golf marketing for instructors

Better golf marketing in minutes: 5 tips you need to try!

Nov 07, 2019

Leverage the Value of Distance-Control with a Free Wedge Fitting

It’s a tantalizing question that instructor Rob Noel posed to golfers in his database: “Do you really know how far your wedges carry?” Many players who care about scoring aren’t sure at all, and it weighs on their minds when they’re inside 130 yards trying to pull a club. Noel invites them to a “Free Fit Friday,” in the noon to 4 p.m. time slot, featuring TrackMan for accurate measurement of carry distances. Structure of the afternoon was based on 30-minute sessions for each participant, with the chance, in Rob’s words, to “turn yourself into a scoring machine!” Benefit to the teaching professional is profit off wedge sales as well as an intro for non-students to see how competent and dedicated this academy’s coaches and clubfitters really are.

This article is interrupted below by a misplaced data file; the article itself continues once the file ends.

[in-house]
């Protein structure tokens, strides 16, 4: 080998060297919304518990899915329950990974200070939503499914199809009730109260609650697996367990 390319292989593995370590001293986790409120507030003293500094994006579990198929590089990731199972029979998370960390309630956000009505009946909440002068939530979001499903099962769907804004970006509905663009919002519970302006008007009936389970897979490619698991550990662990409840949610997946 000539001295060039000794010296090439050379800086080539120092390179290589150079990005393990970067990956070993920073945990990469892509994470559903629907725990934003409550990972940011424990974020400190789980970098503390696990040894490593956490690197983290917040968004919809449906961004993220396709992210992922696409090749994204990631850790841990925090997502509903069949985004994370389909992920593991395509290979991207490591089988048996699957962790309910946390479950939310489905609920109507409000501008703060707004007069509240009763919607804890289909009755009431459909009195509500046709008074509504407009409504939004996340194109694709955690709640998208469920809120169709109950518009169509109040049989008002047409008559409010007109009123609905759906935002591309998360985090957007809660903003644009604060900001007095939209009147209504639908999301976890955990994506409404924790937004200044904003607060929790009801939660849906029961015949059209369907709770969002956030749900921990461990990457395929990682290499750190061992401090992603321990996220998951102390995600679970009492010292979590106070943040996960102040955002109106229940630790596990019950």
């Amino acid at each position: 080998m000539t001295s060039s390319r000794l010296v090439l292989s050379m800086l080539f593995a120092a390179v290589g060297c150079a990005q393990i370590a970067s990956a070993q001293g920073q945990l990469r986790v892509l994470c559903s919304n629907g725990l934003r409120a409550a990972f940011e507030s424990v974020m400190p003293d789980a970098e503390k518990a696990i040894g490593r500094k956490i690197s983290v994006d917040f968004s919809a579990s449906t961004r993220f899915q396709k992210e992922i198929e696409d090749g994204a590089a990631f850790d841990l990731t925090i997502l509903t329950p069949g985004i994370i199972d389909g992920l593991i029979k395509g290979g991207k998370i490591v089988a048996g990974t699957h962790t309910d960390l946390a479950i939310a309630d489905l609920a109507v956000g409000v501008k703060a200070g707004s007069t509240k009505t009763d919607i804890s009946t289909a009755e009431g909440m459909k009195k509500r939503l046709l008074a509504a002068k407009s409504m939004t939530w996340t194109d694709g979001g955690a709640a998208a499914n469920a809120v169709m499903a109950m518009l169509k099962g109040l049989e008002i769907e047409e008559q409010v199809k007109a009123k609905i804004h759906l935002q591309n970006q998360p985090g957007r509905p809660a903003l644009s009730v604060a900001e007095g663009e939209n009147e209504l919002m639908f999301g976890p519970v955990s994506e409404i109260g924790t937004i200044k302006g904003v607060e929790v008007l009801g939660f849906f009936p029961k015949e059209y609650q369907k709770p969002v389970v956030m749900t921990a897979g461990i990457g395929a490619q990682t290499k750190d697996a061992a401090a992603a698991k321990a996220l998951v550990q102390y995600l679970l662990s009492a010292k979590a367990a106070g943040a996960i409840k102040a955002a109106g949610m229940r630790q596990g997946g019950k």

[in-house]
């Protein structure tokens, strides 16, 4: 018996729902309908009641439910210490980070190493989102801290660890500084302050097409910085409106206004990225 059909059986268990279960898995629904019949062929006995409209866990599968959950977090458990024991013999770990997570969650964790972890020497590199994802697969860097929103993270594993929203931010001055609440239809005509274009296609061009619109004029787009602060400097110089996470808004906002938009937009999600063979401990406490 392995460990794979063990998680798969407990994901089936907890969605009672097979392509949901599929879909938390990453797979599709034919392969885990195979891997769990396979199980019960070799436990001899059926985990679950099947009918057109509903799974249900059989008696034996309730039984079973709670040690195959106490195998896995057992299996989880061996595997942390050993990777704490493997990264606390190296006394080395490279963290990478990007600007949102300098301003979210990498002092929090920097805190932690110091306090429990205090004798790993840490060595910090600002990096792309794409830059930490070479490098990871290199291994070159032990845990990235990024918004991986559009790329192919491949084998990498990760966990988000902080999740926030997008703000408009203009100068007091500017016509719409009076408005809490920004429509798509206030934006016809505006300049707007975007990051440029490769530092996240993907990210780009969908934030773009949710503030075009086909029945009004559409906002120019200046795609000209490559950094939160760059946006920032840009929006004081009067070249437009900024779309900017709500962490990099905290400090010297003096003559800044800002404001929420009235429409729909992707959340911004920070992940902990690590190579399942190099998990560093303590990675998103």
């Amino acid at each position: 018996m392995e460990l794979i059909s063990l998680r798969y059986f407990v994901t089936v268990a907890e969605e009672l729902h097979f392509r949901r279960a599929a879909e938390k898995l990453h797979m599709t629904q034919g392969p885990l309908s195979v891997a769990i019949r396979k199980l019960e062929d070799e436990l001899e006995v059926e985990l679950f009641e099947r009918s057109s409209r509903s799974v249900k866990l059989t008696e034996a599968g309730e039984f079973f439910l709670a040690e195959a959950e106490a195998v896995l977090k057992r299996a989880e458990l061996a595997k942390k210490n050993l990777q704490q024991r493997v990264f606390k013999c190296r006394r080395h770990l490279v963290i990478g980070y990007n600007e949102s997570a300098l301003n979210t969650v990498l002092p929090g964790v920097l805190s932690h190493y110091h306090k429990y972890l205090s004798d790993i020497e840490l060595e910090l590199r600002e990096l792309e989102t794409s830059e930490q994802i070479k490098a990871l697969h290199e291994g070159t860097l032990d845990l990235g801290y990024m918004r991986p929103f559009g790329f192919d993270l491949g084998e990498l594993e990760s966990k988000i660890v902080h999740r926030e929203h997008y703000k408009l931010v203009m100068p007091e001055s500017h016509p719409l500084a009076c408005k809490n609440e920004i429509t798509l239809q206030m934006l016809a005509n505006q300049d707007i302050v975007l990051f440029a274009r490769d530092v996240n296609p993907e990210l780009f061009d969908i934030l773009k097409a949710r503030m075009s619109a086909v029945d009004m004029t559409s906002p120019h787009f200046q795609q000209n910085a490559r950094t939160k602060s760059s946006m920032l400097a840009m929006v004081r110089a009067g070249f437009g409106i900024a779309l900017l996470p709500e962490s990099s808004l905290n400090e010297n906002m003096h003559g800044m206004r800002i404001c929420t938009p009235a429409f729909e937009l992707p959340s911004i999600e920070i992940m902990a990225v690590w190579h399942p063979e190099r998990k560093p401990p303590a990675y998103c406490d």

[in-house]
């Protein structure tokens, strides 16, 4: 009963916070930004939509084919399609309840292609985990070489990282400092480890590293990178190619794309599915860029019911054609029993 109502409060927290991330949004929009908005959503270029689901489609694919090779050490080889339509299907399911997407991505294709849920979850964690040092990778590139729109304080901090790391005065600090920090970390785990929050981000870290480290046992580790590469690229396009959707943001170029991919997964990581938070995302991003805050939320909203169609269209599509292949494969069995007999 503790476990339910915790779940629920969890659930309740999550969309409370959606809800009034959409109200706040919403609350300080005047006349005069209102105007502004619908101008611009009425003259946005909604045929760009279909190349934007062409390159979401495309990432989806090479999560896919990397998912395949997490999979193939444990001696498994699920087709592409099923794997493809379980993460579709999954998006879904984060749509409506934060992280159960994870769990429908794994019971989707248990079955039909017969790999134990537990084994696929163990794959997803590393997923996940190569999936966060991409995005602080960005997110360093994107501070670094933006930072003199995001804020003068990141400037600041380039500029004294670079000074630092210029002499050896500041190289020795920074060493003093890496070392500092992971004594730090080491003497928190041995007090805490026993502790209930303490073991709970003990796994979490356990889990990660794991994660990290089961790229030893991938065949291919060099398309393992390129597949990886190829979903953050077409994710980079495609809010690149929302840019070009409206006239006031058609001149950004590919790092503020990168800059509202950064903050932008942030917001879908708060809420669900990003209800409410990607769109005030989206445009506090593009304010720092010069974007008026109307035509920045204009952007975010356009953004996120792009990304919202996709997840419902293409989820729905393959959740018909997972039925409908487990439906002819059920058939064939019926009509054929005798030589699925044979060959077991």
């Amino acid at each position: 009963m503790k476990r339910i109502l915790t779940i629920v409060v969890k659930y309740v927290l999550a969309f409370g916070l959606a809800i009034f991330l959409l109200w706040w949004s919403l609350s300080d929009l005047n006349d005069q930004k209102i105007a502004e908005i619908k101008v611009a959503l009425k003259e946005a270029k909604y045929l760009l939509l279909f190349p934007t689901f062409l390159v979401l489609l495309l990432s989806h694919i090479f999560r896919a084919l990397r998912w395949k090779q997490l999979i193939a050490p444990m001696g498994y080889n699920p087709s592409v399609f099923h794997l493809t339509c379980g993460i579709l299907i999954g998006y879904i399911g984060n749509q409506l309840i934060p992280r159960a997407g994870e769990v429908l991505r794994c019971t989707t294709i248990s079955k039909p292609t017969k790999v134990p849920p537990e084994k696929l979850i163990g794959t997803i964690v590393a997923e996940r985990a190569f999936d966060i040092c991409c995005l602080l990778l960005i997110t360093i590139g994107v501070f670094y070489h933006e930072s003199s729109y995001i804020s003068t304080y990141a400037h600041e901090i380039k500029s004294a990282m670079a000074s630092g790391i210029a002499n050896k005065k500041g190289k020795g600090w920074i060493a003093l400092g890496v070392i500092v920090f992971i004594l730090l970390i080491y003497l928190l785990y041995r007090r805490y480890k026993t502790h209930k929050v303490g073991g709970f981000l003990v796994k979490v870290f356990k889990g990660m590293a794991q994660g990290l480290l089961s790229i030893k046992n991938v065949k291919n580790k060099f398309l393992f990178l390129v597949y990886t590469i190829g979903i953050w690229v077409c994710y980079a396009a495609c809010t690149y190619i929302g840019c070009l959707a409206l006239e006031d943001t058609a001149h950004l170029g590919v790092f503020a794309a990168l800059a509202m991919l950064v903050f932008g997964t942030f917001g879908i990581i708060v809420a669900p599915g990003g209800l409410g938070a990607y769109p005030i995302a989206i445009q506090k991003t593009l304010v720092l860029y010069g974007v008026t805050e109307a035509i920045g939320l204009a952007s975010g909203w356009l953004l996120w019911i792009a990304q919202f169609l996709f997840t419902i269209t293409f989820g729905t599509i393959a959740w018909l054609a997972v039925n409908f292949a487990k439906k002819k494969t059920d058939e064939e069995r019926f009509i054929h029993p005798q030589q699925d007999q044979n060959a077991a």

Use Nameplates as Rewards and Recognition for Regulars

Golfers see their names on cart signs, bag tags and lockers, so why not on the range? Even if you all you use are plastic plates that with an erasable surface, players will still enjoy seeing those beautiful words—their own first and last name. The plates you order could even have pre-printed titles, like “Golfer of the Week” or “Fast-Improving Student” or “Top 20 Most Improved.”. You don’t have to have one of these plates ready for every student every time—instead use them as an incentive for people who don’t yet have one, as well as a reward and retention tool for lesson-takers who are in your book already.

Hand Out Impact Decals on the Range